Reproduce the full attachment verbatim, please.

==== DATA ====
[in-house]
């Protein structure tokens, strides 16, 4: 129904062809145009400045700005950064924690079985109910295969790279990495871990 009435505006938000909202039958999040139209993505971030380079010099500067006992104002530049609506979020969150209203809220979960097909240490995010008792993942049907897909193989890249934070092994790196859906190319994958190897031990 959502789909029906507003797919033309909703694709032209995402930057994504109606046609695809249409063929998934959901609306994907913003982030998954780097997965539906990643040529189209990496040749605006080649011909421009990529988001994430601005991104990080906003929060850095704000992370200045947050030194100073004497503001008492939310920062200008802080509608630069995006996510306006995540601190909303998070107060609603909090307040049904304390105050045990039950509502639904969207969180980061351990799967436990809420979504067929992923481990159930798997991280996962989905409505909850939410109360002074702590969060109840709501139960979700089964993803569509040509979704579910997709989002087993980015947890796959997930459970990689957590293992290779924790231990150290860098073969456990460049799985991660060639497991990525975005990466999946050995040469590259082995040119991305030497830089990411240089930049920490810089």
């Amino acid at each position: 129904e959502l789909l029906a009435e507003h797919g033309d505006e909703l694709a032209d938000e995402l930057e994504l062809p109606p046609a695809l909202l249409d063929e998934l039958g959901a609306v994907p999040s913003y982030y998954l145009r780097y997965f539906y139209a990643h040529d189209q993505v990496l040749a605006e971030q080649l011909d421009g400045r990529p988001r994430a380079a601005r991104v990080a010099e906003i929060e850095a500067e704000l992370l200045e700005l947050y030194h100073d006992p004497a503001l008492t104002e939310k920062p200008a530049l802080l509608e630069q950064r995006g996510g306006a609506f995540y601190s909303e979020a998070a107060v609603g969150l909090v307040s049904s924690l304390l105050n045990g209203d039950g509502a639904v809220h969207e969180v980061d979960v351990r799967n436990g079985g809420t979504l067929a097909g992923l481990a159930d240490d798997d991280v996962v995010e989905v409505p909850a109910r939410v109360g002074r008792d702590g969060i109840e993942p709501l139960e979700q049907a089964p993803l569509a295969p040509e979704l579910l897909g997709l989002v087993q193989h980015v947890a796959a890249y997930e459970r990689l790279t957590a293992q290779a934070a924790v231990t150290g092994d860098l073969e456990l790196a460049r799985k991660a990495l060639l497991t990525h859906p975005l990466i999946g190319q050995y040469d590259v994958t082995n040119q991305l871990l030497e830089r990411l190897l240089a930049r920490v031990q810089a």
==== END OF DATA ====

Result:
[in-house]
């Protein structure tokens, strides 16, 4: 129904062809145009400045700005950064924690079985109910295969790279990495871990 009435505006938000909202039958999040139209993505971030380079010099500067006992104002530049609506979020969150209203809220979960097909240490995010008792993942049907897909193989890249934070092994790196859906190319994958190897031990 959502789909029906507003797919033309909703694709032209995402930057994504109606046609695809249409063929998934959901609306994907913003982030998954780097997965539906990643040529189209990496040749605006080649011909421009990529988001994430601005991104990080906003929060850095704000992370200045947050030194100073004497503001008492939310920062200008802080509608630069995006996510306006995540601190909303998070107060609603909090307040049904304390105050045990039950509502639904969207969180980061351990799967436990809420979504067929992923481990159930798997991280996962989905409505909850939410109360002074702590969060109840709501139960979700089964993803569509040509979704579910997709989002087993980015947890796959997930459970990689957590293992290779924790231990150290860098073969456990460049799985991660060639497991990525975005990466999946050995040469590259082995040119991305030497830089990411240089930049920490810089």
């Amino acid at each position: 129904e959502l789909l029906a009435e507003h797919g033309d505006e909703l694709a032209d938000e995402l930057e994504l062809p109606p046609a695809l909202l249409d063929e998934l039958g959901a609306v994907p999040s913003y982030y998954l145009r780097y997965f539906y139209a990643h040529d189209q993505v990496l040749a605006e971030q080649l011909d421009g400045r990529p988001r994430a380079a601005r991104v990080a010099e906003i929060e850095a500067e704000l992370l200045e700005l947050y030194h100073d006992p004497a503001l008492t104002e939310k920062p200008a530049l802080l509608e630069q950064r995006g996510g306006a609506f995540y601190s909303e979020a998070a107060v609603g969150l909090v307040s049904s924690l304390l105050n045990g209203d039950g509502a639904v809220h969207e969180v980061d979960v351990r799967n436990g079985g809420t979504l067929a097909g992923l481990a159930d240490d798997d991280v996962v995010e989905v409505p909850a109910r939410v109360g002074r008792d702590g969060i109840e993942p709501l139960e979700q049907a089964p993803l569509a295969p040509e979704l579910l897909g997709l989002v087993q193989h980015v947890a796959a890249y997930e459970r990689l790279t957590a293992q290779a934070a924790v231990t150290g092994d860098l073969e456990l790196a460049r799985k991660a990495l060639l497991t990525h859906p975005l990466i999946g190319q050995y040469d590259v994958t082995n040119q991305l871990l030497e830089r990411l190897l240089a930049r920490v031990q810089a």